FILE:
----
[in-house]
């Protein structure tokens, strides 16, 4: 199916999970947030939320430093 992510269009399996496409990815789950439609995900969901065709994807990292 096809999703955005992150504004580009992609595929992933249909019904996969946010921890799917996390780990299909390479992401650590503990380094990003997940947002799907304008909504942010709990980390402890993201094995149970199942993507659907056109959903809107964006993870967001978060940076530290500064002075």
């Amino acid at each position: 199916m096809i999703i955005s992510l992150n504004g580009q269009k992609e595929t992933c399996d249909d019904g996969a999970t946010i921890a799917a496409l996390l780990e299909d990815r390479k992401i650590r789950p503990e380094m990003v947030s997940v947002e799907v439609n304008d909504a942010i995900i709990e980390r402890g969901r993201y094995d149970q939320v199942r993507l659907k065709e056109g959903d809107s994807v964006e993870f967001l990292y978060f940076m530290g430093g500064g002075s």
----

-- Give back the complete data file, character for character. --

[in-house]
């Protein structure tokens, strides 16, 4: 199916999970947030939320430093 992510269009399996496409990815789950439609995900969901065709994807990292 096809999703955005992150504004580009992609595929992933249909019904996969946010921890799917996390780990299909390479992401650590503990380094990003997940947002799907304008909504942010709990980390402890993201094995149970199942993507659907056109959903809107964006993870967001978060940076530290500064002075």
């Amino acid at each position: 199916m096809i999703i955005s992510l992150n504004g580009q269009k992609e595929t992933c399996d249909d019904g996969a999970t946010i921890a799917a496409l996390l780990e299909d990815r390479k992401i650590r789950p503990e380094m990003v947030s997940v947002e799907v439609n304008d909504a942010i995900i709990e980390r402890g969901r993201y094995d149970q939320v199942r993507l659907k065709e056109g959903d809107s994807v964006e993870f967001l990292y978060f940076m530290g430093g500064g002075s």